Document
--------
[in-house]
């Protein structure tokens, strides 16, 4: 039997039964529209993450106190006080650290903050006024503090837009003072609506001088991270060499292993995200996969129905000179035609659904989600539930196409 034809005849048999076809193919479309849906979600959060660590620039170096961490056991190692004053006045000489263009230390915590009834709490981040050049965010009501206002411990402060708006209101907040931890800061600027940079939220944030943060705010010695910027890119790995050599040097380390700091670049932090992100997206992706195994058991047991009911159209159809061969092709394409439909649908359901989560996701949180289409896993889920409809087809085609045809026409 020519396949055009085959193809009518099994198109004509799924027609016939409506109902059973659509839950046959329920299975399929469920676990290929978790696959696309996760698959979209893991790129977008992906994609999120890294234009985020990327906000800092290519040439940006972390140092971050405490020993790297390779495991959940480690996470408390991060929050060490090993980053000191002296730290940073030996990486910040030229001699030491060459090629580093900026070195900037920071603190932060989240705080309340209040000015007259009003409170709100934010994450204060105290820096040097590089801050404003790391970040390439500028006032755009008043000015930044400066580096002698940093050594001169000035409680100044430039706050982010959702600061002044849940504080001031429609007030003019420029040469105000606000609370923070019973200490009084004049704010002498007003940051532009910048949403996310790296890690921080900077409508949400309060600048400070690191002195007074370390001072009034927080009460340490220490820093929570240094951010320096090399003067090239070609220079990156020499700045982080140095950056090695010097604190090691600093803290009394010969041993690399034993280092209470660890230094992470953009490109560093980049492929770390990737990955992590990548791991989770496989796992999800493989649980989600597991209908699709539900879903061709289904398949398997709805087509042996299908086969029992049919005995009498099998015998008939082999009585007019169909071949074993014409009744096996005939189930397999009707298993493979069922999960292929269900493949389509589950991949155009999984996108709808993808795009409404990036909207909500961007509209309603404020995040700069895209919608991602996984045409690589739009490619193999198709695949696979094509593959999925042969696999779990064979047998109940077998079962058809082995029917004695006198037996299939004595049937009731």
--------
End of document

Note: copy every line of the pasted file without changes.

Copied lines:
[in-house]
């Protein structure tokens, strides 16, 4: 039997039964529209993450106190006080650290903050006024503090837009003072609506001088991270060499292993995200996969129905000179035609659904989600539930196409 034809005849048999076809193919479309849906979600959060660590620039170096961490056991190692004053006045000489263009230390915590009834709490981040050049965010009501206002411990402060708006209101907040931890800061600027940079939220944030943060705010010695910027890119790995050599040097380390700091670049932090992100997206992706195994058991047991009911159209159809061969092709394409439909649908359901989560996701949180289409896993889920409809087809085609045809026409 020519396949055009085959193809009518099994198109004509799924027609016939409506109902059973659509839950046959329920299975399929469920676990290929978790696959696309996760698959979209893991790129977008992906994609999120890294234009985020990327906000800092290519040439940006972390140092971050405490020993790297390779495991959940480690996470408390991060929050060490090993980053000191002296730290940073030996990486910040030229001699030491060459090629580093900026070195900037920071603190932060989240705080309340209040000015007259009003409170709100934010994450204060105290820096040097590089801050404003790391970040390439500028006032755009008043000015930044400066580096002698940093050594001169000035409680100044430039706050982010959702600061002044849940504080001031429609007030003019420029040469105000606000609370923070019973200490009084004049704010002498007003940051532009910048949403996310790296890690921080900077409508949400309060600048400070690191002195007074370390001072009034927080009460340490220490820093929570240094951010320096090399003067090239070609220079990156020499700045982080140095950056090695010097604190090691600093803290009394010969041993690399034993280092209470660890230094992470953009490109560093980049492929770390990737990955992590990548791991989770496989796992999800493989649980989600597991209908699709539900879903061709289904398949398997709805087509042996299908086969029992049919005995009498099998015998008939082999009585007019169909071949074993014409009744096996005939189930397999009707298993493979069922999960292929269900493949389509589950991949155009999984996108709808993808795009409404990036909207909500961007509209309603404020995040700069895209919608991602996984045409690589739009490619193999198709695949696979094509593959999925042969696999779990064979047998109940077998079962058809082995029917004695006198037996299939004595049937009731």